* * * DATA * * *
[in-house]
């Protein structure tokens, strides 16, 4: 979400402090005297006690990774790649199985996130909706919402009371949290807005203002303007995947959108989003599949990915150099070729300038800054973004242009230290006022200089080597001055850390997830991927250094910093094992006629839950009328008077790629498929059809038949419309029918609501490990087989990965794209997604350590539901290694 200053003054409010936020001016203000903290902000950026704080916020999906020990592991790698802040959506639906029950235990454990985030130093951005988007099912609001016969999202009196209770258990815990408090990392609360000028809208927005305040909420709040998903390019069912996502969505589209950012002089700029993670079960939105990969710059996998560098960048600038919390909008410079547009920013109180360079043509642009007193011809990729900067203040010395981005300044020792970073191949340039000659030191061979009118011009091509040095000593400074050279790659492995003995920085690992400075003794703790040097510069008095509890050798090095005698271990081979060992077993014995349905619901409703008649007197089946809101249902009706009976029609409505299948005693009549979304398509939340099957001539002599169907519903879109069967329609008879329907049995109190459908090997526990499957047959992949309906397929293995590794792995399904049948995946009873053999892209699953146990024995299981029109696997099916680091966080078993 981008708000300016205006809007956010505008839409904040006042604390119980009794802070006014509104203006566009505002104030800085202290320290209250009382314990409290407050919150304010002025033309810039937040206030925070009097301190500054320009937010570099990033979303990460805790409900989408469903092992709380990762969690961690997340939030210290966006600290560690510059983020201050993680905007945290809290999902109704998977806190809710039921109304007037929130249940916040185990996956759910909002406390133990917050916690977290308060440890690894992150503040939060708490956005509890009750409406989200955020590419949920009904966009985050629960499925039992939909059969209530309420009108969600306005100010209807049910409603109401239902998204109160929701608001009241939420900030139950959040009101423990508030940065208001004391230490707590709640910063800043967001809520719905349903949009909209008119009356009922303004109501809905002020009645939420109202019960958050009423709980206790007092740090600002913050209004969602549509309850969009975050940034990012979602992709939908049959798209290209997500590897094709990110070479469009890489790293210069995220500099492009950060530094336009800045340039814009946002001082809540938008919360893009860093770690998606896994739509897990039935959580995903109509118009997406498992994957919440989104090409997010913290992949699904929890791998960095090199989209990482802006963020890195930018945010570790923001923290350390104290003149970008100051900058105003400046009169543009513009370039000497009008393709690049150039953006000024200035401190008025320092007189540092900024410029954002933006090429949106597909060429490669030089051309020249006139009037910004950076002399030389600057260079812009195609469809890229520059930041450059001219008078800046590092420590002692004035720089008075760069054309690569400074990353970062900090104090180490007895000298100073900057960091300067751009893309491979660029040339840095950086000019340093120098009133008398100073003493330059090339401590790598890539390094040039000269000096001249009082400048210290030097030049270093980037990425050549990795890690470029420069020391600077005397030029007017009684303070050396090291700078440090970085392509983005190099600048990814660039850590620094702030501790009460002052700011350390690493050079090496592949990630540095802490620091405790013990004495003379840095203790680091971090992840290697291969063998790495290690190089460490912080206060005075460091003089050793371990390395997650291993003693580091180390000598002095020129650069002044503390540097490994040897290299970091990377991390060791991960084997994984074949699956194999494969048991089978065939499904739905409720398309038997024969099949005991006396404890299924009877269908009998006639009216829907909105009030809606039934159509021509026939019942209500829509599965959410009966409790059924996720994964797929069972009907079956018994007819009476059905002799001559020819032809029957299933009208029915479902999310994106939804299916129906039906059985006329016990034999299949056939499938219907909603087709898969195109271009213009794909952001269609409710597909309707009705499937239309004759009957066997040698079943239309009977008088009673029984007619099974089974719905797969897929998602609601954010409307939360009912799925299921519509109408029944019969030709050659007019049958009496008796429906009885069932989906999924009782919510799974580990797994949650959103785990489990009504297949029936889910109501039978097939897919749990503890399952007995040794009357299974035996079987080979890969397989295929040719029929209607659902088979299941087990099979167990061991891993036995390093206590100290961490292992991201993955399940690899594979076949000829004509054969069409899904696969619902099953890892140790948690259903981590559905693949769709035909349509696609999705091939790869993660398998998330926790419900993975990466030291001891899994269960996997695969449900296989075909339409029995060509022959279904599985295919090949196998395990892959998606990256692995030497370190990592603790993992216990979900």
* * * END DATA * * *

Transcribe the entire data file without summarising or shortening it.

[in-house]
């Protein structure tokens, strides 16, 4: 979400402090005297006690990774790649199985996130909706919402009371949290807005203002303007995947959108989003599949990915150099070729300038800054973004242009230290006022200089080597001055850390997830991927250094910093094992006629839950009328008077790629498929059809038949419309029918609501490990087989990965794209997604350590539901290694 200053003054409010936020001016203000903290902000950026704080916020999906020990592991790698802040959506639906029950235990454990985030130093951005988007099912609001016969999202009196209770258990815990408090990392609360000028809208927005305040909420709040998903390019069912996502969505589209950012002089700029993670079960939105990969710059996998560098960048600038919390909008410079547009920013109180360079043509642009007193011809990729900067203040010395981005300044020792970073191949340039000659030191061979009118011009091509040095000593400074050279790659492995003995920085690992400075003794703790040097510069008095509890050798090095005698271990081979060992077993014995349905619901409703008649007197089946809101249902009706009976029609409505299948005693009549979304398509939340099957001539002599169907519903879109069967329609008879329907049995109190459908090997526990499957047959992949309906397929293995590794792995399904049948995946009873053999892209699953146990024995299981029109696997099916680091966080078993 981008708000300016205006809007956010505008839409904040006042604390119980009794802070006014509104203006566009505002104030800085202290320290209250009382314990409290407050919150304010002025033309810039937040206030925070009097301190500054320009937010570099990033979303990460805790409900989408469903092992709380990762969690961690997340939030210290966006600290560690510059983020201050993680905007945290809290999902109704998977806190809710039921109304007037929130249940916040185990996956759910909002406390133990917050916690977290308060440890690894992150503040939060708490956005509890009750409406989200955020590419949920009904966009985050629960499925039992939909059969209530309420009108969600306005100010209807049910409603109401239902998204109160929701608001009241939420900030139950959040009101423990508030940065208001004391230490707590709640910063800043967001809520719905349903949009909209008119009356009922303004109501809905002020009645939420109202019960958050009423709980206790007092740090600002913050209004969602549509309850969009975050940034990012979602992709939908049959798209290209997500590897094709990110070479469009890489790293210069995220500099492009950060530094336009800045340039814009946002001082809540938008919360893009860093770690998606896994739509897990039935959580995903109509118009997406498992994957919440989104090409997010913290992949699904929890791998960095090199989209990482802006963020890195930018945010570790923001923290350390104290003149970008100051900058105003400046009169543009513009370039000497009008393709690049150039953006000024200035401190008025320092007189540092900024410029954002933006090429949106597909060429490669030089051309020249006139009037910004950076002399030389600057260079812009195609469809890229520059930041450059001219008078800046590092420590002692004035720089008075760069054309690569400074990353970062900090104090180490007895000298100073900057960091300067751009893309491979660029040339840095950086000019340093120098009133008398100073003493330059090339401590790598890539390094040039000269000096001249009082400048210290030097030049270093980037990425050549990795890690470029420069020391600077005397030029007017009684303070050396090291700078440090970085392509983005190099600048990814660039850590620094702030501790009460002052700011350390690493050079090496592949990630540095802490620091405790013990004495003379840095203790680091971090992840290697291969063998790495290690190089460490912080206060005075460091003089050793371990390395997650291993003693580091180390000598002095020129650069002044503390540097490994040897290299970091990377991390060791991960084997994984074949699956194999494969048991089978065939499904739905409720398309038997024969099949005991006396404890299924009877269908009998006639009216829907909105009030809606039934159509021509026939019942209500829509599965959410009966409790059924996720994964797929069972009907079956018994007819009476059905002799001559020819032809029957299933009208029915479902999310994106939804299916129906039906059985006329016990034999299949056939499938219907909603087709898969195109271009213009794909952001269609409710597909309707009705499937239309004759009957066997040698079943239309009977008088009673029984007619099974089974719905797969897929998602609601954010409307939360009912799925299921519509109408029944019969030709050659007019049958009496008796429906009885069932989906999924009782919510799974580990797994949650959103785990489990009504297949029936889910109501039978097939897919749990503890399952007995040794009357299974035996079987080979890969397989295929040719029929209607659902088979299941087990099979167990061991891993036995390093206590100290961490292992991201993955399940690899594979076949000829004509054969069409899904696969619902099953890892140790948690259903981590559905693949769709035909349509696609999705091939790869993660398998998330926790419900993975990466030291001891899994269960996997695969449900296989075909339409029995060509022959279904599985295919090949196998395990892959998606990256692995030497370190990592603790993992216990979900």